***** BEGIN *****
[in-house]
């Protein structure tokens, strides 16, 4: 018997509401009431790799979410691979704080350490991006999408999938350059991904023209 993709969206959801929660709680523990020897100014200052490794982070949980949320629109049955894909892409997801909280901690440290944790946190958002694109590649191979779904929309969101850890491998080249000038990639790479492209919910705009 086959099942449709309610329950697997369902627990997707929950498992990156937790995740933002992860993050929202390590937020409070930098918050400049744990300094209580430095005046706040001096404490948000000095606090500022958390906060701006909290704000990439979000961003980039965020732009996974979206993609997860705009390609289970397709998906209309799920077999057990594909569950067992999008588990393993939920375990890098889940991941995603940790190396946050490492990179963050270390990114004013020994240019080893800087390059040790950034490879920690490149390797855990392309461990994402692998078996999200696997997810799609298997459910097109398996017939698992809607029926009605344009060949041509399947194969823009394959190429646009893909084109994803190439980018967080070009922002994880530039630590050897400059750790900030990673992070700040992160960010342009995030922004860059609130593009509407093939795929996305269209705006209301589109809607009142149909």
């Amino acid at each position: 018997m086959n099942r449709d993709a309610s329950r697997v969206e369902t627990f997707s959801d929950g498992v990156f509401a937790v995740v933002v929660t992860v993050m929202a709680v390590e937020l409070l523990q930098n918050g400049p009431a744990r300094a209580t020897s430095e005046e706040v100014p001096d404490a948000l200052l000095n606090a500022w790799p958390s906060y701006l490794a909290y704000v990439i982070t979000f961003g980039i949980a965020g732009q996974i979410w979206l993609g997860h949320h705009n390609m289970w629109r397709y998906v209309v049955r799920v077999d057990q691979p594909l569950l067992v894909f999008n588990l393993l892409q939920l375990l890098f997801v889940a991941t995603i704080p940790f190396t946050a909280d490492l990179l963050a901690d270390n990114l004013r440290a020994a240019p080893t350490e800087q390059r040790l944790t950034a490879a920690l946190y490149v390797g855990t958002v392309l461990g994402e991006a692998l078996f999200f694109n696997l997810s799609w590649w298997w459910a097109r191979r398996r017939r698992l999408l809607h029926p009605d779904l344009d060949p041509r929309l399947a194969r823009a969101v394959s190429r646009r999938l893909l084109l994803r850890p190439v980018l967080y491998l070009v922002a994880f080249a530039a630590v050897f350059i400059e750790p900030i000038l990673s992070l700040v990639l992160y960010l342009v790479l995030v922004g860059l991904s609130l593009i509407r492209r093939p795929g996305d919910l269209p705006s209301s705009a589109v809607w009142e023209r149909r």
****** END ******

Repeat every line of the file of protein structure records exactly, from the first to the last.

[in-house]
């Protein structure tokens, strides 16, 4: 018997509401009431790799979410691979704080350490991006999408999938350059991904023209 993709969206959801929660709680523990020897100014200052490794982070949980949320629109049955894909892409997801909280901690440290944790946190958002694109590649191979779904929309969101850890491998080249000038990639790479492209919910705009 086959099942449709309610329950697997369902627990997707929950498992990156937790995740933002992860993050929202390590937020409070930098918050400049744990300094209580430095005046706040001096404490948000000095606090500022958390906060701006909290704000990439979000961003980039965020732009996974979206993609997860705009390609289970397709998906209309799920077999057990594909569950067992999008588990393993939920375990890098889940991941995603940790190396946050490492990179963050270390990114004013020994240019080893800087390059040790950034490879920690490149390797855990392309461990994402692998078996999200696997997810799609298997459910097109398996017939698992809607029926009605344009060949041509399947194969823009394959190429646009893909084109994803190439980018967080070009922002994880530039630590050897400059750790900030990673992070700040992160960010342009995030922004860059609130593009509407093939795929996305269209705006209301589109809607009142149909």
């Amino acid at each position: 018997m086959n099942r449709d993709a309610s329950r697997v969206e369902t627990f997707s959801d929950g498992v990156f509401a937790v995740v933002v929660t992860v993050m929202a709680v390590e937020l409070l523990q930098n918050g400049p009431a744990r300094a209580t020897s430095e005046e706040v100014p001096d404490a948000l200052l000095n606090a500022w790799p958390s906060y701006l490794a909290y704000v990439i982070t979000f961003g980039i949980a965020g732009q996974i979410w979206l993609g997860h949320h705009n390609m289970w629109r397709y998906v209309v049955r799920v077999d057990q691979p594909l569950l067992v894909f999008n588990l393993l892409q939920l375990l890098f997801v889940a991941t995603i704080p940790f190396t946050a909280d490492l990179l963050a901690d270390n990114l004013r440290a020994a240019p080893t350490e800087q390059r040790l944790t950034a490879a920690l946190y490149v390797g855990t958002v392309l461990g994402e991006a692998l078996f999200f694109n696997l997810s799609w590649w298997w459910a097109r191979r398996r017939r698992l999408l809607h029926p009605d779904l344009d060949p041509r929309l399947a194969r823009a969101v394959s190429r646009r999938l893909l084109l994803r850890p190439v980018l967080y491998l070009v922002a994880f080249a530039a630590v050897f350059i400059e750790p900030i000038l990673s992070l700040v990639l992160y960010l342009v790479l995030v922004g860059l991904s609130l593009i509407r492209r093939p795929g996305d919910l269209p705006s209301s705009a589109v809607w009142e023209r149909r």